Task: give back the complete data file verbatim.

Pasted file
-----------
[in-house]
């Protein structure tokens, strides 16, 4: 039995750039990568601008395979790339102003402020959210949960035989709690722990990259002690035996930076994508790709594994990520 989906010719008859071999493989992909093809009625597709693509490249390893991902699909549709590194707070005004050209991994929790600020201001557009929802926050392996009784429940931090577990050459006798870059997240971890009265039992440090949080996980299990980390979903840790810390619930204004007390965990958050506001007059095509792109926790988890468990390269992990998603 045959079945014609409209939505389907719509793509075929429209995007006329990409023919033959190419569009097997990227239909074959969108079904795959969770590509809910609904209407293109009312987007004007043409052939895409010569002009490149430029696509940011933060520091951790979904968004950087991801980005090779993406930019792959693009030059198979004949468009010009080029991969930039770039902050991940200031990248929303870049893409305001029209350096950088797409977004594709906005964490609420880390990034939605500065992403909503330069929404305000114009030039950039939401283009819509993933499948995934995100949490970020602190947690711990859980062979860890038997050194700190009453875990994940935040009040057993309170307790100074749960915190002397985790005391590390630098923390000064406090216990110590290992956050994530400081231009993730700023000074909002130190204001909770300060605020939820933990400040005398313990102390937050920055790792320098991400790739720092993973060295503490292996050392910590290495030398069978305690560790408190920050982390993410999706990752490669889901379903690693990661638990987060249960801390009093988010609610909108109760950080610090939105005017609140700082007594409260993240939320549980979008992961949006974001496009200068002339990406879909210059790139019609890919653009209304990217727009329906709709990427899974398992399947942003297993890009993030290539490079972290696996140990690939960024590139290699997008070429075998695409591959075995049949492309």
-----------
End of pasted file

[in-house]
């Protein structure tokens, strides 16, 4: 039995750039990568601008395979790339102003402020959210949960035989709690722990990259002690035996930076994508790709594994990520 989906010719008859071999493989992909093809009625597709693509490249390893991902699909549709590194707070005004050209991994929790600020201001557009929802926050392996009784429940931090577990050459006798870059997240971890009265039992440090949080996980299990980390979903840790810390619930204004007390965990958050506001007059095509792109926790988890468990390269992990998603 045959079945014609409209939505389907719509793509075929429209995007006329990409023919033959190419569009097997990227239909074959969108079904795959969770590509809910609904209407293109009312987007004007043409052939895409010569002009490149430029696509940011933060520091951790979904968004950087991801980005090779993406930019792959693009030059198979004949468009010009080029991969930039770039902050991940200031990248929303870049893409305001029209350096950088797409977004594709906005964490609420880390990034939605500065992403909503330069929404305000114009030039950039939401283009819509993933499948995934995100949490970020602190947690711990859980062979860890038997050194700190009453875990994940935040009040057993309170307790100074749960915190002397985790005391590390630098923390000064406090216990110590290992956050994530400081231009993730700023000074909002130190204001909770300060605020939820933990400040005398313990102390937050920055790792320098991400790739720092993973060295503490292996050392910590290495030398069978305690560790408190920050982390993410999706990752490669889901379903690693990661638990987060249960801390009093988010609610909108109760950080610090939105005017609140700082007594409260993240939320549980979008992961949006974001496009200068002339990406879909210059790139019609890919653009209304990217727009329906709709990427899974398992399947942003297993890009993030290539490079972290696996140990690939960024590139290699997008070429075998695409591959075995049949492309």